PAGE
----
Nothing wrong with angsty, but unfocussed anger is a more interesting trait for an action comic than introspective angst, right? One thing I've always thought about caption narration is that it suits reflective introverted characters well but doesn't make much sense for men of action. Unless your dealing with the short sharp cold logic of Rorschach or the likes. It's just a case of being consistent, or if you do decide to change the viewpoint, be clear about it otherwise it's confusing as hell.



  8. CalvinCamp Guest

    Quote Originally Posted by JonHParrish View Post
    Madelf- I like the fact that you had a lot to say.
    Oh, I've always got a lot to say (ask anybody). Just be careful how much stock you put in it.

    And you're welcome. I hope some of it helped.

    I'm actually really glad you pointed out that part about Joseph going out and looking for trouble. That part needs to be removed and I'm planning on doing it. In the story, that is the only time it is mentioned or even hinted at. He never does anything to endanger himself, in fact he does the opposite, I'm re-evaluating Joseph's character and doing the interview so that he will make more sense. He is overly angsty and I doubt readers would care about him at this point.
    I actually thought the going out and looking for trouble angle was pretty good. It was just the idea of him doing it and then beating himself up over it that seemed iffy to me (and not so much as an inherently bad idea, just an idea that needed careful handling and presentation). If he's not messing up his life by playing hero, though, it makes me curious what the story actually is going to be about.



  9. JonHParrish Guest

    I see what everyone is saying with the whole Joseph going bad thing and it has made me sit back and re-evaluate what I want to happen with the story, I've decided to try to stick with the outline I've worked out. Like I told Steven in my e-mail, I never wrote out outlines for stories, I just kept the timeline in my head and because of that I would deviate constantly. So I think with this, I'm going to stick with the outline that I have written.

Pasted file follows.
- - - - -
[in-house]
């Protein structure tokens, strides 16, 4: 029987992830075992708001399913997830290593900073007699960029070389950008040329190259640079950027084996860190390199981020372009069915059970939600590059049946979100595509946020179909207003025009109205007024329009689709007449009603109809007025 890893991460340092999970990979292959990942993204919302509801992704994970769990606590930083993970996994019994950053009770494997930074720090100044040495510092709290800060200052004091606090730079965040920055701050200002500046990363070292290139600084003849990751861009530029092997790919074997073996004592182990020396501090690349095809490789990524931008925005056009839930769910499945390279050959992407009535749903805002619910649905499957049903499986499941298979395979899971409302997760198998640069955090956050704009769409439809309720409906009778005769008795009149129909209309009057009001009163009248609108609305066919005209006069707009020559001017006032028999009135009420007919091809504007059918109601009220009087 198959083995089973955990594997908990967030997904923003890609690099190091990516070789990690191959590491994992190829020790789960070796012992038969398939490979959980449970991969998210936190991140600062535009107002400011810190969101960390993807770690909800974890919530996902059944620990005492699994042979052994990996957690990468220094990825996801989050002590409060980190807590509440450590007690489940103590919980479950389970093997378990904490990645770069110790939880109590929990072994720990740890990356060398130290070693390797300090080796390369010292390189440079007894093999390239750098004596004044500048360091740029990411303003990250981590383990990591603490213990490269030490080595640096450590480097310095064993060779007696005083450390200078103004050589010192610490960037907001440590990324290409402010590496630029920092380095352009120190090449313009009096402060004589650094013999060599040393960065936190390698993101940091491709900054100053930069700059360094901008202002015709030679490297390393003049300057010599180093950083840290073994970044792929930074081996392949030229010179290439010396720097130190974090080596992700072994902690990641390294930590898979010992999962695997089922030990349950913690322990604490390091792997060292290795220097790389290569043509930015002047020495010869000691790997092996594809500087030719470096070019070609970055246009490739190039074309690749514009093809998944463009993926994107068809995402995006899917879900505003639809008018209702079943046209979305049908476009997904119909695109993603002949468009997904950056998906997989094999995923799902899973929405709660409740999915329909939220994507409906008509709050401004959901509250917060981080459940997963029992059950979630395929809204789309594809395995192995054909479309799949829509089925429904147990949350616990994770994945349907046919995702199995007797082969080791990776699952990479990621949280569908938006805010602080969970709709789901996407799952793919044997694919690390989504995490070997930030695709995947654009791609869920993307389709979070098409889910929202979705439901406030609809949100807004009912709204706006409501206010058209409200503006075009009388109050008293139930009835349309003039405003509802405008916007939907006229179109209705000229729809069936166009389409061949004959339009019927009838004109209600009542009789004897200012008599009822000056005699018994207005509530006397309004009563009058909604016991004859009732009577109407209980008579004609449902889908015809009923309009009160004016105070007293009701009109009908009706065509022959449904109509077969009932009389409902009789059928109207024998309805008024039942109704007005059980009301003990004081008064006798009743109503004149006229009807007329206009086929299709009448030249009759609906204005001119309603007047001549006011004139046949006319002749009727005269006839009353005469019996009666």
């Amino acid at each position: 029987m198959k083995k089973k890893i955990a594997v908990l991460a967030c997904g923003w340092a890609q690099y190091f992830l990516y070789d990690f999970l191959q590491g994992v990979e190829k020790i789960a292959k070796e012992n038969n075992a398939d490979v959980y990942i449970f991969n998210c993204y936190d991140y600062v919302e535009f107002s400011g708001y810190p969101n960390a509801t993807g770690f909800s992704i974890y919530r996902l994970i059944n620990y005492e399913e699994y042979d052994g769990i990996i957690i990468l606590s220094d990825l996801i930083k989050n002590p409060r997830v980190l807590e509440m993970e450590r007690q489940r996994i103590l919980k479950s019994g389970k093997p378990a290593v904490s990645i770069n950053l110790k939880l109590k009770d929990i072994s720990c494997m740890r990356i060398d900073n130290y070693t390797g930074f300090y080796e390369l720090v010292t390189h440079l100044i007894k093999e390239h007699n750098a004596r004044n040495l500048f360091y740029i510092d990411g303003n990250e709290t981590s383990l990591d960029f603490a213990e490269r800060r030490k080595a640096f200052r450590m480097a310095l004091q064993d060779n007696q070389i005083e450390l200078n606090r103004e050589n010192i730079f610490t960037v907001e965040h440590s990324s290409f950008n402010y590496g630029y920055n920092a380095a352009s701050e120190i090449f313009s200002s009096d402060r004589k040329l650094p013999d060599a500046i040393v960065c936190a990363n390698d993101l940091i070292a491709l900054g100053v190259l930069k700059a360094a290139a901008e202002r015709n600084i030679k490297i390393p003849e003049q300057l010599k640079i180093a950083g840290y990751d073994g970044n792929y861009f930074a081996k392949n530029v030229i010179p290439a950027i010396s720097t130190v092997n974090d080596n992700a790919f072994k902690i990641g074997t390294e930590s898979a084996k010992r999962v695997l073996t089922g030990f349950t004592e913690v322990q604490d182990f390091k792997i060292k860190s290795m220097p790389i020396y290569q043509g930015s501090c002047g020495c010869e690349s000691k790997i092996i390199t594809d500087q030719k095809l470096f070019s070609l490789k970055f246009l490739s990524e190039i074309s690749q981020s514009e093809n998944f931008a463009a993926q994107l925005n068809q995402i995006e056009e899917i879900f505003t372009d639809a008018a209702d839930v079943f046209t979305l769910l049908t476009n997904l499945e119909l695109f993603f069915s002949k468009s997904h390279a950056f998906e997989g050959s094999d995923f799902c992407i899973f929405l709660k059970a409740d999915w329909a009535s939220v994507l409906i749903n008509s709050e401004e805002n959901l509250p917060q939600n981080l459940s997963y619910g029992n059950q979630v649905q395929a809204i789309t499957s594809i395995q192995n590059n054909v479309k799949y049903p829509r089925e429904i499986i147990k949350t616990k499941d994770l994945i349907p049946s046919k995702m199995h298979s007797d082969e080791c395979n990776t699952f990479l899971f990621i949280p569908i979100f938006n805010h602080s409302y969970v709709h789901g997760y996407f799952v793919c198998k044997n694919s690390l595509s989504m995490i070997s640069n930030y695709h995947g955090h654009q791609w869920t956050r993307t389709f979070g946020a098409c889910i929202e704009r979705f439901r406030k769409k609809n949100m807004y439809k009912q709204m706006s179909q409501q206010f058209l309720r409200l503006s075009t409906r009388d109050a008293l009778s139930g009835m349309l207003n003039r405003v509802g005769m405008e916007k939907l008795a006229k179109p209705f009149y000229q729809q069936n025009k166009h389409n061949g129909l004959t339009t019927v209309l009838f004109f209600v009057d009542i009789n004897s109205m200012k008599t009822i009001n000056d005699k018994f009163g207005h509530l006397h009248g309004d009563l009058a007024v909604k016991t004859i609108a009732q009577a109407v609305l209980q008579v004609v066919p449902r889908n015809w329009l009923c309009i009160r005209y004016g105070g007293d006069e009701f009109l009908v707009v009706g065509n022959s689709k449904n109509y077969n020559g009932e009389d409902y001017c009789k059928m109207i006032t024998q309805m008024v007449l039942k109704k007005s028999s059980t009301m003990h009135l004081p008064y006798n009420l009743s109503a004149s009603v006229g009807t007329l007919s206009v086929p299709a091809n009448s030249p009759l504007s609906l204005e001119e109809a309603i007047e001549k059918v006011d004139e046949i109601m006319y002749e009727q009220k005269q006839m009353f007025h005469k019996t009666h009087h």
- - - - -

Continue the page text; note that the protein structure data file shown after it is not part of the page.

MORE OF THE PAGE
I did, however, like the vigilante angle and I am going to use it, but just not in the way that you think and in a way that won't completely change my outline. I also realize after looking at the script for the second chapter that Joseph is not represented well in this story. In the subsequent stories, he's sarcastic, but his mood is a lot lighter than in this. I re-read it and realized that he does not have any of his humor in these first pages (except for the pussy line talking about the magazine cover, i thought that was funny). I've gotten a better feel of what his character is like and hopefully my re-write will reflect that. Thanks again, I really enjoy hearing you input and ideas. I hope you don't think I blew them off. Trust me, I have all sorts of gears going double time from all of the things people wrote. Thanks again.



  10. Dungbeetle Guest

    Coming back to the whole "why does he see a therapist if he's a troubleseeker" thing Calvin brought up, maybe he's been seeing the shrink way before he ever decided to try to man up and make dad proud. Maybe talking about it and analysing it has made him even more determined to go looking for trouble. Maybe he only goes there to talk because he's a bit of a loner and it's a neutral ear to talk to. The relationship between Josh Peck and Ben Kingsley's characters in the movie The Wackness is worth a look at. It's a completely different story but a good example of someone seeing a shrink not necessarily because they accept they need therapy but because they just want someone to talk to. Tony Soprano was in a similar situation too, and that relationship has now been ripped off in countless "gangster/hardman reluctantly goes to see therapist" movies.